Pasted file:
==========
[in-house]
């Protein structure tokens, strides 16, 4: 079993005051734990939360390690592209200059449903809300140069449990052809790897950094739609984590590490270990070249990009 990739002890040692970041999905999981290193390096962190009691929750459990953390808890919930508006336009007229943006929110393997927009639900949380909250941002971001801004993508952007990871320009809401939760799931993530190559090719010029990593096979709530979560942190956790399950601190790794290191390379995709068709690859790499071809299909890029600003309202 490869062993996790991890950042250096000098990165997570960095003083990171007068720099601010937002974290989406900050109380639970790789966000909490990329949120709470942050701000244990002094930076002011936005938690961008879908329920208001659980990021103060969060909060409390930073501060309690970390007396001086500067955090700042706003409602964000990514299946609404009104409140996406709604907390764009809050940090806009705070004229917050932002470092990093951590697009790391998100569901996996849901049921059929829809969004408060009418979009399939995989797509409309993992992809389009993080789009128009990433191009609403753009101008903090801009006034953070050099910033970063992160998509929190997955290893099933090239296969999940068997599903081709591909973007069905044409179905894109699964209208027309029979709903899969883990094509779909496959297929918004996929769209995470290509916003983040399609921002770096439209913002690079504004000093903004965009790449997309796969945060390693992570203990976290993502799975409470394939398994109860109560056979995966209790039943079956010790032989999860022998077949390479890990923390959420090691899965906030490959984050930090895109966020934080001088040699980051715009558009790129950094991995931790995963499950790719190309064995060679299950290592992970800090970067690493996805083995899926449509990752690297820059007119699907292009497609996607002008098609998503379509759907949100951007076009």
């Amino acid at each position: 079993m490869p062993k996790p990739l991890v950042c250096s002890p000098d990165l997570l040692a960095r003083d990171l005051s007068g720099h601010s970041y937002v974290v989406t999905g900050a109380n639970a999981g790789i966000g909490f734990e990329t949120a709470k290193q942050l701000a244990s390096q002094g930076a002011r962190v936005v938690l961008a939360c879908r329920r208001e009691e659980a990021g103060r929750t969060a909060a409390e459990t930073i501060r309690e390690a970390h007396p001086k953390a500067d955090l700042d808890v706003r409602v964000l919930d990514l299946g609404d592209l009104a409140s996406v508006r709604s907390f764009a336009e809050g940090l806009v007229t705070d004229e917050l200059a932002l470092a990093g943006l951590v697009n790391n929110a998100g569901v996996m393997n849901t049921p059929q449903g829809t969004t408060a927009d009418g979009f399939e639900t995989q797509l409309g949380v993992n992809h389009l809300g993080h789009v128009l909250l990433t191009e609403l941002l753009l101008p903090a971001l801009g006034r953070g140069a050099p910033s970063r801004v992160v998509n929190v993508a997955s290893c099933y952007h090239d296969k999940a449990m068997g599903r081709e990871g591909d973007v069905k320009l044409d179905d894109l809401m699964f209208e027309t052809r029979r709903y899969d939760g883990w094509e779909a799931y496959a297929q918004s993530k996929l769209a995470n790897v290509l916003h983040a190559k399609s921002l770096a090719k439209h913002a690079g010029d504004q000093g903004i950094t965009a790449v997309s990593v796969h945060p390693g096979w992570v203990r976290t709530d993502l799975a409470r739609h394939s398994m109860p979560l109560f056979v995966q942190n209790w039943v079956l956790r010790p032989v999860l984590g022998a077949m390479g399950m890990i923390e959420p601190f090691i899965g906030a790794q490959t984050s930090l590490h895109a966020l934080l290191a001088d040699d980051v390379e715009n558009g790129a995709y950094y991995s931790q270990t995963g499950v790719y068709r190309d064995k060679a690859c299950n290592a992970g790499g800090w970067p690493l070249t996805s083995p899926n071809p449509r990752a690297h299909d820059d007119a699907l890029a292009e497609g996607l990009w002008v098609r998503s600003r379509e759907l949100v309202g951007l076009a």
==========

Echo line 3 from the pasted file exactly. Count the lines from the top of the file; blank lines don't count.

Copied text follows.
């Amino acid at each position: 079993m490869p062993k996790p990739l991890v950042c250096s002890p000098d990165l997570l040692a960095r003083d990171l005051s007068g720099h601010s970041y937002v974290v989406t999905g900050a109380n639970a999981g790789i966000g909490f734990e990329t949120a709470k290193q942050l701000a244990s390096q002094g930076a002011r962190v936005v938690l961008a939360c879908r329920r208001e009691e659980a990021g103060r929750t969060a909060a409390e459990t930073i501060r309690e390690a970390h007396p001086k953390a500067d955090l700042d808890v706003r409602v964000l919930d990514l299946g609404d592209l009104a409140s996406v508006r709604s907390f764009a336009e809050g940090l806009v007229t705070d004229e917050l200059a932002l470092a990093g943006l951590v697009n790391n929110a998100g569901v996996m393997n849901t049921p059929q449903g829809t969004t408060a927009d009418g979009f399939e639900t995989q797509l409309g949380v993992n992809h389009l809300g993080h789009v128009l909250l990433t191009e609403l941002l753009l101008p903090a971001l801009g006034r953070g140069a050099p910033s970063r801004v992160v998509n929190v993508a997955s290893c099933y952007h090239d296969k999940a449990m068997g599903r081709e990871g591909d973007v069905k320009l044409d179905d894109l809401m699964f209208e027309t052809r029979r709903y899969d939760g883990w094509e779909a799931y496959a297929q918004s993530k996929l769209a995470n790897v290509l916003h983040a190559k399609s921002l770096a090719k439209h913002a690079g010029d504004q000093g903004i950094t965009a790449v997309s990593v796969h945060p390693g096979w992570v203990r976290t709530d993502l799975a409470r739609h394939s398994m109860p979560l109560f056979v995966q942190n209790w039943v079956l956790r010790p032989v999860l984590g022998a077949m390479g399950m890990i923390e959420p601190f090691i899965g906030a790794q490959t984050s930090l590490h895109a966020l934080l290191a001088d040699d980051v390379e715009n558009g790129a995709y950094y991995s931790q270990t995963g499950v790719y068709r190309d064995k060679a690859c299950n290592a992970g790499g800090w970067p690493l070249t996805s083995p899926n071809p449509r990752a690297h299909d820059d007119a699907l890029a292009e497609g996607l990009w002008v098609r998503s600003r379509e759907l949100v309202g951007l076009a």